Matt James on Campaign Creation

 Creating a campaign can be one of the most enjoyable and rewarding events an avid gamer and storyteller can experience. At its core, you are performing the art of creation- taking something from nothing and breathing life into its delicate core. What you create will be harvested and digested by the players and readers that comb through your hard work and spark the neuropathways of their brains. How freaking cool is that?! I’m not trying to be poetic, just provide some perspective so the next time you run your own home campaign, you can see how your creativity may be affecting others.

I am convinced that humans naturally crave inspiration in life. We are creatures that are motivated in ways that no other animal can claim. The mere sound of a song can spring us to action while the most endearing words can bring us to tears. It is for these reasons that I believe roleplaying (and roleplaying games) are vital to a healthy and balanced lifestyle. Sound a bit cheesy? Well, it is. But you would have stopped reading long ago if you could not relate in some small fashion. People love to be inspired and your players are no different.

When creating your campaign, you want to first lay the groundwork that will spring your story into vibrant life. Take into account the type of players you will have and adjust to their needs accordingly.  Robin Laws, one of the greatest game designers in this writer’s humble opinion, states in one of the gaming industries greatest books Robin’s laws of Good Game Mastering that “what really makes the difference in the success or failure of a roleplaying session is you.” The same applies to the entirety of a campaign. It is up to you to design and write an efficient and effective story that will compel them to stick around for more.

This takes time. Very few people are gifted enough to sit down with little to no experience and generate extremely compelling stories that will make others yearn for more. Even the greatest of them all claim that it is a skill gained, not gifted. So while it may appear an impossible task, if you are willing and able to put in the time and effort- you too can be a great storyteller and campaign engineer.

When I create custom storylines and campaigns, I try to keep a few simple and easy to remember tips in the back of my mind. They are by no means all-inclusive- but you may find them to be of use in your own designs.

1. Aim small, miss small: Don’t try to build too much too soon. Start small and build up each subset until you have enough to work with. In example, I would start by creating a small hamlet or village; perhaps a building or structure that houses a specific type of person such as a royal guard keep, or a healer’s temple. I would focus a good amount of resources in developing these areas before moving on to the next building (and so on and so forth). Before you know it, you’ll have a short story that details only this small village- one that will easily draw in your players.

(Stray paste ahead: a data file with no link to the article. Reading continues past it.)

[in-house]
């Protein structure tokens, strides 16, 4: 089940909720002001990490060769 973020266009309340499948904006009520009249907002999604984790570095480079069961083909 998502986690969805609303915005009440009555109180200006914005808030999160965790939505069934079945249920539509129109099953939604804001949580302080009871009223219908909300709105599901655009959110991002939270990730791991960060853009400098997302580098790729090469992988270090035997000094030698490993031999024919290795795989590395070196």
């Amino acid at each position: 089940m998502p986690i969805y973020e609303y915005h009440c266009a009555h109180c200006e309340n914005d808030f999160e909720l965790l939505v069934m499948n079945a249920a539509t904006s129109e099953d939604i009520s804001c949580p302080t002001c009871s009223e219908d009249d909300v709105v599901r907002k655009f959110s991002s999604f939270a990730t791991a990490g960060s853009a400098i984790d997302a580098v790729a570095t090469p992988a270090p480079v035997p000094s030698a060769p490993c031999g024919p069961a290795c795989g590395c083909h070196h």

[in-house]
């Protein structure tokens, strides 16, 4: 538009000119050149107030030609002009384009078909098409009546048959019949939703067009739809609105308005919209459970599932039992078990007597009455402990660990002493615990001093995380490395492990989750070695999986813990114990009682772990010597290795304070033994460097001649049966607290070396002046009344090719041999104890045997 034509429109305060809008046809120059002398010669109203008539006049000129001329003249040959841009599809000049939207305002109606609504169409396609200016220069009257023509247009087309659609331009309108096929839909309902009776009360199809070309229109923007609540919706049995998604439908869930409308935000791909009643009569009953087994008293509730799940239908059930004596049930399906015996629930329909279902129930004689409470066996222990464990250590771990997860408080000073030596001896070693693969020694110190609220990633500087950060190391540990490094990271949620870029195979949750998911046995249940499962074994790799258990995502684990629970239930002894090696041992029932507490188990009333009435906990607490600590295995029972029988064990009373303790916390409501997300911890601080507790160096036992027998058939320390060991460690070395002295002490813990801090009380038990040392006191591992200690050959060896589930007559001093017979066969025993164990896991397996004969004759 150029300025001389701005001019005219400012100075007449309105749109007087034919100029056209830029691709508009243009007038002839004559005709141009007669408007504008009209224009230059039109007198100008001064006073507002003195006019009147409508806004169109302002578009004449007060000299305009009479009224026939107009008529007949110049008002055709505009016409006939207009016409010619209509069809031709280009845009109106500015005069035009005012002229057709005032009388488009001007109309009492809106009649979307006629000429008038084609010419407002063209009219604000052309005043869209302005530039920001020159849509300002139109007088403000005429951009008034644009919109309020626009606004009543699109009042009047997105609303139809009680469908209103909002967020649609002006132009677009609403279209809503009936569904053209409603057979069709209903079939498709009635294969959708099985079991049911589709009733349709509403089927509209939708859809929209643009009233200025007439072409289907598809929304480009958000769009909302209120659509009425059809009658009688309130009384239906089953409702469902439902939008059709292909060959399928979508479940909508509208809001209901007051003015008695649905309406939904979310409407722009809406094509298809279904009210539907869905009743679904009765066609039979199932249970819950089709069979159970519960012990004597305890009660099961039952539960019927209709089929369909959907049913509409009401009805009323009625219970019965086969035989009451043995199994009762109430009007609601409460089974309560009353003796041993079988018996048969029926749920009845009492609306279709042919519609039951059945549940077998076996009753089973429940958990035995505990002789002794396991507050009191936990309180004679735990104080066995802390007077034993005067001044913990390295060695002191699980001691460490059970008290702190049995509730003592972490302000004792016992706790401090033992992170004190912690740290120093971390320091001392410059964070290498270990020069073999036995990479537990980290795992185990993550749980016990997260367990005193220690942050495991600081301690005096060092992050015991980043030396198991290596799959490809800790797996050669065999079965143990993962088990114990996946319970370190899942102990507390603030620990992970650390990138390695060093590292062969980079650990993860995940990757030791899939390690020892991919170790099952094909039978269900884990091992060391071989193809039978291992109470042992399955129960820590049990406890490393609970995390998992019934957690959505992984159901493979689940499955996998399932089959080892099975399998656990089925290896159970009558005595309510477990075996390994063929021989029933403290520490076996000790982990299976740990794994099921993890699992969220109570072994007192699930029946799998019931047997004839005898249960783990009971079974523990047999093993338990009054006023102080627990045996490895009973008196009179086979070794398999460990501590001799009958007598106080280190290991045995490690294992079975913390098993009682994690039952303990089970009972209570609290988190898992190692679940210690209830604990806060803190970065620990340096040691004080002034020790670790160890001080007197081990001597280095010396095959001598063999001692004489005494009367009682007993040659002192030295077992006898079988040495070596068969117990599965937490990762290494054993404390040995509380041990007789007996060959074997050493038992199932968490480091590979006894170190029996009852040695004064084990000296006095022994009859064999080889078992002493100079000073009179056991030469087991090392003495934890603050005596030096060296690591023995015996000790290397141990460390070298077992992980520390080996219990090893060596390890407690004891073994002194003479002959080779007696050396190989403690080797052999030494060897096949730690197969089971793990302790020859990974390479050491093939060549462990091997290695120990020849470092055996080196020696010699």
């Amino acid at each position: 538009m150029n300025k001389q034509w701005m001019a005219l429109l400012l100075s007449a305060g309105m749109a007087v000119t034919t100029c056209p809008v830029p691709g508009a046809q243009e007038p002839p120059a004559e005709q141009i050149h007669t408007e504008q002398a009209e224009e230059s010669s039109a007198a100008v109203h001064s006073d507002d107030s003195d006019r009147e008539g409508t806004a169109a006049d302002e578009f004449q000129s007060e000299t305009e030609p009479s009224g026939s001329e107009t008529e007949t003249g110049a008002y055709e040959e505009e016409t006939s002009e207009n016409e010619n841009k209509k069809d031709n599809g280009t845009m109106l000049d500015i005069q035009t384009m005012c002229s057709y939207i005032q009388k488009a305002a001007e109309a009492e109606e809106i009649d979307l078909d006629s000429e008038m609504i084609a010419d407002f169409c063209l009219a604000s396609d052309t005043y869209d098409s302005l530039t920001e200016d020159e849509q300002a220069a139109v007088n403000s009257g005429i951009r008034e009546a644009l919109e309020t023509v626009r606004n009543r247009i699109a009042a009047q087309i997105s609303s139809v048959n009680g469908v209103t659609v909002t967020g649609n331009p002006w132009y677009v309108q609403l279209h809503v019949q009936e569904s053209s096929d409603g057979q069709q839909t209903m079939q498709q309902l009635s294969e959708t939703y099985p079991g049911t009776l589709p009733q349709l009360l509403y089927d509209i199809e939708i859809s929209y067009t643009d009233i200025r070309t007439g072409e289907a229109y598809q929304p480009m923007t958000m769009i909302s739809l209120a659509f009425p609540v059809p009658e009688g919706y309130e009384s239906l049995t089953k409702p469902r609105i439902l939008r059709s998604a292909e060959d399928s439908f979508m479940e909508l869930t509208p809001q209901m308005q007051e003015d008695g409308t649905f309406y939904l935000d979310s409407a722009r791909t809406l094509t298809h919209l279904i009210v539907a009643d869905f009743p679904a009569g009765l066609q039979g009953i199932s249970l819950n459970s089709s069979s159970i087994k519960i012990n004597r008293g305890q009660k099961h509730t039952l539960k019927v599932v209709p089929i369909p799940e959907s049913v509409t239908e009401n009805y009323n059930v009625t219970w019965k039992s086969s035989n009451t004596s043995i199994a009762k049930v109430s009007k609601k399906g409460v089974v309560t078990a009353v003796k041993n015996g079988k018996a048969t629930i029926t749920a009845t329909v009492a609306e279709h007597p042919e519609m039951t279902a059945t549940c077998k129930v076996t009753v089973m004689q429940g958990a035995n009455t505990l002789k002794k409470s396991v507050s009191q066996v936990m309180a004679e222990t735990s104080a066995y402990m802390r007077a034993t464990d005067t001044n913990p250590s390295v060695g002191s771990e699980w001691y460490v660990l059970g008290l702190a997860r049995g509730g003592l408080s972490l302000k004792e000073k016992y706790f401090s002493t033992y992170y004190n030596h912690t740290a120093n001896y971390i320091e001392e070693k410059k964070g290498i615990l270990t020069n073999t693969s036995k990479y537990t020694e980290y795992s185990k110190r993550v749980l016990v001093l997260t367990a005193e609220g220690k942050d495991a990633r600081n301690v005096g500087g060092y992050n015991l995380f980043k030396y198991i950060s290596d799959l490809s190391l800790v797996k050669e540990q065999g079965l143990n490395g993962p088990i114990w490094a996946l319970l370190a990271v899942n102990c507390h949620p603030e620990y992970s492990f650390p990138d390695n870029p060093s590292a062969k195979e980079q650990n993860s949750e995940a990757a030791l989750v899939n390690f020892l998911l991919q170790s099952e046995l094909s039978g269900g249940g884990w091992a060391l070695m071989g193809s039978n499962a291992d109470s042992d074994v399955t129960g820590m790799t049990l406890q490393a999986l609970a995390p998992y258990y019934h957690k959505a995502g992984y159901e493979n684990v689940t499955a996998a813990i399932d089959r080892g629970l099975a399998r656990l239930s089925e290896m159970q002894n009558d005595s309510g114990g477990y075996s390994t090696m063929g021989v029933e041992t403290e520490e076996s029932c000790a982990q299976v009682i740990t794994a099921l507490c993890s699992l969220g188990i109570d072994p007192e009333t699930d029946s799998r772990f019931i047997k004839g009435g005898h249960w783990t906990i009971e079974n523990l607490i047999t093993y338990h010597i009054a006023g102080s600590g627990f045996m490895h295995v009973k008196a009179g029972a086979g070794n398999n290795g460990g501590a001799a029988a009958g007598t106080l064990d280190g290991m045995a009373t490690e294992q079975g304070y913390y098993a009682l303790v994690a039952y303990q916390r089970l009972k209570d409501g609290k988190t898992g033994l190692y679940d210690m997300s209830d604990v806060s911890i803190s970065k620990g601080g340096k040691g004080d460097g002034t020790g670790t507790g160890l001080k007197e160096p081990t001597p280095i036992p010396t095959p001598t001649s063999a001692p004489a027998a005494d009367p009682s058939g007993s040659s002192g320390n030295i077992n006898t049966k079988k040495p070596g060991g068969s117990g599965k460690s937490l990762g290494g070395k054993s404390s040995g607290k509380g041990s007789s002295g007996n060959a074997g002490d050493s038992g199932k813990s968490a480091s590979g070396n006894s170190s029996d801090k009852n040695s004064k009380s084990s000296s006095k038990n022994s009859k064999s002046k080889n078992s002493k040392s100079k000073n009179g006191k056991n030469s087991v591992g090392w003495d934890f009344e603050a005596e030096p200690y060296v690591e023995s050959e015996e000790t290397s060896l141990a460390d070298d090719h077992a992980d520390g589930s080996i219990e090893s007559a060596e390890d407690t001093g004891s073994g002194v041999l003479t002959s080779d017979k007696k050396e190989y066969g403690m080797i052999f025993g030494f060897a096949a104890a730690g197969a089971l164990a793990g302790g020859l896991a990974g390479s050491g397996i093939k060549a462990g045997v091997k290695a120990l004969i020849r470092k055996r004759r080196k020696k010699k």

2. Grey on the Horizon:  Every good story needs some form of conflict. It does not necessarily have to involve bloodshed or combat (though that is often the most fun), but it needs to provoke your players into action. Here is where you start to create the external areas of your small village. You can now, in example, start to add a creepy forest or even a troll-infested swamp. Whatever you choose, you start to slowly paint the canvas of your overall world and in turn your campaign.

3. Keep it simple: Writing a complex story arch is difficult. I still struggle with this and I like to think I am somewhat experienced in both writing and game design. If you keep it simple, your players will easily grasp the ideas you are trying to present and will find it more enjoyable.

4. Take the ‘simple’ and build upon it: Complexity will come in time and you will be able to integrate more and more as your players experience your world. One day you will look back and realize you have created a deep and immersive setting. In most cases your players will write the story themselves with their exploits in your game. Keep them apart of it and your campaign will grow.

Above all, remember to have fun. If you are having difficulty in creating the fluff of your campaign, take a small break. Remember the goal is not to become a Pulitzer Prize winning writer. You do it for enjoyment and you do it to feed that primal desire for inspiration. There is so much more I could write on this topic, but I hope you have found your own inspiration in here somewhere. I would love to hear about your experiences and welcome you to share them with me on Loremaster.org. I highly encourage you link your Obsidian Portal campaign so that I can take a look- I love seeing what people come up with.

-Matt James
Freelance Writer & Game Designer

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Gold ENnie for Best Website 09'-11'

Silver ENnie for Best Website, Best Podcast 2012-2013
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